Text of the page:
Local mayors reflect on provincial budget provisions

·3 min read

Two local mayors are happy that the province is investing in small businesses, broadband access, healthcare, and long-term care with its newly revealed budget.

"My understanding is that there are supports for tourism," said Mayor Stewart Strathearn, talking to MidlandToday. "There's significant healthcare support and long-term care homes (receive) continued compensation for personal support workers. A lot of continued support for businesses.

"That's encouraging," he added. "At least they're recognizing that there's continued need across the province for support."

Strathearn was also pleased to see broadband support in the amount of $2.8 billion.

"I know the five municipalities here did a gap analysis and there was a fairly significant gap in terms of broadband internet in North Simcoe," he noted.

However, Strathearn added, he wasn't sure if anybody at the provincial level had thought about funding the affordability aspect of internet.

"There are people in the community that can't afford to connect," he said. "I haven't seen anything that suggests the affordability component. This is more around the expansion on the hardware part of it.

"The devil's in the detail and we haven't seen the details yet."

The additional funding for broadband is very welcome news for Penetanguishene Mayor Doug Leroux.

"We have so many people out there that don't have access to high speed internet," he said.

"The other good news is around our long-term care homes and beds," added Leroux. "They're committing another $933 million for long-term care beds and another $46 million to improve facilities.

"Doubling up on small business grants is another good news," he continued. "And I would say, finally for me, the $500 million for municipal financial assistance for municipal operations."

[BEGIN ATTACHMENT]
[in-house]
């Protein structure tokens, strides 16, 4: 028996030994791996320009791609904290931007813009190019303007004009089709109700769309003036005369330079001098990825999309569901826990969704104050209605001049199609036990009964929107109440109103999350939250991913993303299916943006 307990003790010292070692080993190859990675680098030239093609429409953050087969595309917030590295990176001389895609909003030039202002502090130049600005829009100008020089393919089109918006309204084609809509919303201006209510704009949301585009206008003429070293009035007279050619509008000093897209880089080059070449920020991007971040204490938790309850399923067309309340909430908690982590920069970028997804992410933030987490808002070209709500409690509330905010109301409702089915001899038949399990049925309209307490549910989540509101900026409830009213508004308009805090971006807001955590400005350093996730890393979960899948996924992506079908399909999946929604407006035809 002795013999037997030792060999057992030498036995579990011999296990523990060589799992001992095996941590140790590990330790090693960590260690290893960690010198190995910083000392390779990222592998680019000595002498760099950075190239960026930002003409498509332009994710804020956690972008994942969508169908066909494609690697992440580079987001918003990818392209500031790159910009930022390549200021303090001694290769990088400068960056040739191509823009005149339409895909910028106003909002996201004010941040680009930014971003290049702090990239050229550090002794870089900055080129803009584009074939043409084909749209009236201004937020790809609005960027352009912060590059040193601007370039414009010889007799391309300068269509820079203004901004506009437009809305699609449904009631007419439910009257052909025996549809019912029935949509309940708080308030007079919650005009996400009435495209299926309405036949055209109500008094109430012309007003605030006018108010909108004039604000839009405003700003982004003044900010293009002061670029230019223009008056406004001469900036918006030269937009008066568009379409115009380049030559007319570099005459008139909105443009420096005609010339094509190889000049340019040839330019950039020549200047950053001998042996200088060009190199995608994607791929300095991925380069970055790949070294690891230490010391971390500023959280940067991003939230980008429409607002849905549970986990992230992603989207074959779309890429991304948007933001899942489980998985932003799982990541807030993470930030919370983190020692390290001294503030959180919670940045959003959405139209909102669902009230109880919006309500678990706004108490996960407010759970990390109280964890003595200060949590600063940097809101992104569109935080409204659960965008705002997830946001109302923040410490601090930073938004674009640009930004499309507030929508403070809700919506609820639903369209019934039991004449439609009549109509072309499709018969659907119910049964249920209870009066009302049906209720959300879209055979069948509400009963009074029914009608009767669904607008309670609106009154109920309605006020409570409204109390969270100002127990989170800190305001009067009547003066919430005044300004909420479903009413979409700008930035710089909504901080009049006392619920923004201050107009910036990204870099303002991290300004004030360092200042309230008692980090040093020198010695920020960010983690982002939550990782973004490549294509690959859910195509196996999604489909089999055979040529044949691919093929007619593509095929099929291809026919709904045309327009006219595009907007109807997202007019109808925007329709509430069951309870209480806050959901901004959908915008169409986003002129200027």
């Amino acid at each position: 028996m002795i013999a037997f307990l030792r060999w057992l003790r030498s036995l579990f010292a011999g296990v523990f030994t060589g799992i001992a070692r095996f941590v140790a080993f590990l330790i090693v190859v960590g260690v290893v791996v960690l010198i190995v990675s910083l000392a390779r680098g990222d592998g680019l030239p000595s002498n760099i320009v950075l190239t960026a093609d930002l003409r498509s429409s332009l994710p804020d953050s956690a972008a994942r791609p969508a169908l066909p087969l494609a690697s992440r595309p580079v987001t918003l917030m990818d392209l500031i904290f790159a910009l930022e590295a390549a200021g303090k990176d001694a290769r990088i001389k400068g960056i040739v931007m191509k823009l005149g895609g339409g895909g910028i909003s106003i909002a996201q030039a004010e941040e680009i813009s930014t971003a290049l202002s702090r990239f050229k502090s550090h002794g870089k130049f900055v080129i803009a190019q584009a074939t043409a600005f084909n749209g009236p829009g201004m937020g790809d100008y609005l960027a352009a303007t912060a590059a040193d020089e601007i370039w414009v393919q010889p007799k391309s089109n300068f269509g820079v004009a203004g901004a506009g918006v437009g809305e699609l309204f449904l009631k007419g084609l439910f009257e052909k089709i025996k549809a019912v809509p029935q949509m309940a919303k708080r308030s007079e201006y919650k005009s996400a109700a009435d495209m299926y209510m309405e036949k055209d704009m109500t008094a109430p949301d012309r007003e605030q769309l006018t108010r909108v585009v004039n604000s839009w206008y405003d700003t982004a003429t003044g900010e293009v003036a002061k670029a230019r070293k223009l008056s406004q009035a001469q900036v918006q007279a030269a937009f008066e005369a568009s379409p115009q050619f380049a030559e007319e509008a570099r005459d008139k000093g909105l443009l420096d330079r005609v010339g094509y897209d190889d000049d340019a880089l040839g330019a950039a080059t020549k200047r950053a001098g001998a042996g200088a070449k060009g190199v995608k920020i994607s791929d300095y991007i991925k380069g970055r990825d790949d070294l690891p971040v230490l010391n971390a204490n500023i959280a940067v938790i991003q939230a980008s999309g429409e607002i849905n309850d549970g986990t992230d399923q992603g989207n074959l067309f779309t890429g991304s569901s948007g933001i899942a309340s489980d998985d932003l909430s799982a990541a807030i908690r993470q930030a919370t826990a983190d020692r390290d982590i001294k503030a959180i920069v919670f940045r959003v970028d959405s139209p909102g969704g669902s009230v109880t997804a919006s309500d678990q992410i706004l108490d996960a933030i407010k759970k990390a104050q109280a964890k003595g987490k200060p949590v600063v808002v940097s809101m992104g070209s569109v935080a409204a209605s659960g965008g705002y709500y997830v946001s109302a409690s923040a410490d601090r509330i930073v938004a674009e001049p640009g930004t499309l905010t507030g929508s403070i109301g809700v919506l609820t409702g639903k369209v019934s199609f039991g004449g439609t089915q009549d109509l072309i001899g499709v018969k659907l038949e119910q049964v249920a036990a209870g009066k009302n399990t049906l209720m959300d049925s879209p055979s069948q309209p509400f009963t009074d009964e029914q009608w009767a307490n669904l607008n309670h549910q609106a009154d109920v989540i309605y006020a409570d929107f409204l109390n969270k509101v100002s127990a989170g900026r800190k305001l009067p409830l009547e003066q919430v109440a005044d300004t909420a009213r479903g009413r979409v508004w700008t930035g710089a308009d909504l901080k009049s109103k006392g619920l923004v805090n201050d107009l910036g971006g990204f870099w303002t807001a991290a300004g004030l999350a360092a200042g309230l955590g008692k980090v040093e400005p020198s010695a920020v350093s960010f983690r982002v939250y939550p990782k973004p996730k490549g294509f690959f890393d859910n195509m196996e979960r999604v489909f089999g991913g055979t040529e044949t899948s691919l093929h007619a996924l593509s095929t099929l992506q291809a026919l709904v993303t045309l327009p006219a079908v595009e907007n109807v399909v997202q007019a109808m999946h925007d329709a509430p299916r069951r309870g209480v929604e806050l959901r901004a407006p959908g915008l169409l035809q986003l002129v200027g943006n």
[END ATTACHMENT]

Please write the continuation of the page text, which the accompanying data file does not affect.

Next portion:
The province also announced a billion dollars to support municipalities in their COVID-19 response.

"As far as I know, we've probably spent most of our COVID-related expenses funding received last year," said Strathearn. "My guess is this year it's going to be probably the transportation side, helping people get to their appointments and other places."

He said another avenue he would like to see some provincial support for is to recover the cost of the North Simcoe Sports and Recreation Centre, which will be used as a vaccination centre, and will not be able to run programs to generate revenue.

Leroux said in his town, he'd like to see the province stepping up support for municipal infrastructure projects.

"We still have a lot of infrastructure we have to look after and maintain," he said. "At times, it becomes difficult to do that with local taxpayers. It would be a welcome thing from the province if they were to increase infrastructure spending, particularly at the public works level."

Strathearn said he was concerned about the long-term effects the budget and the province's ability to the balance the books by 2029.

Leroux said he couldn't pinpoint yet what is missing from the numbers.

"To be honest, it has been a trying time for both governments," he said. "And when you look at the deficits we're going to be in for the number of years, they did what they thought was right. I don't think the province and the municipalities would have survived without this assistance.

"All in all, the investment in local government is welcome, particularly through this period of time," said Leroux.

Mehreen Shahid, Local Journalism Initiative Reporter, OrilliaMatters.com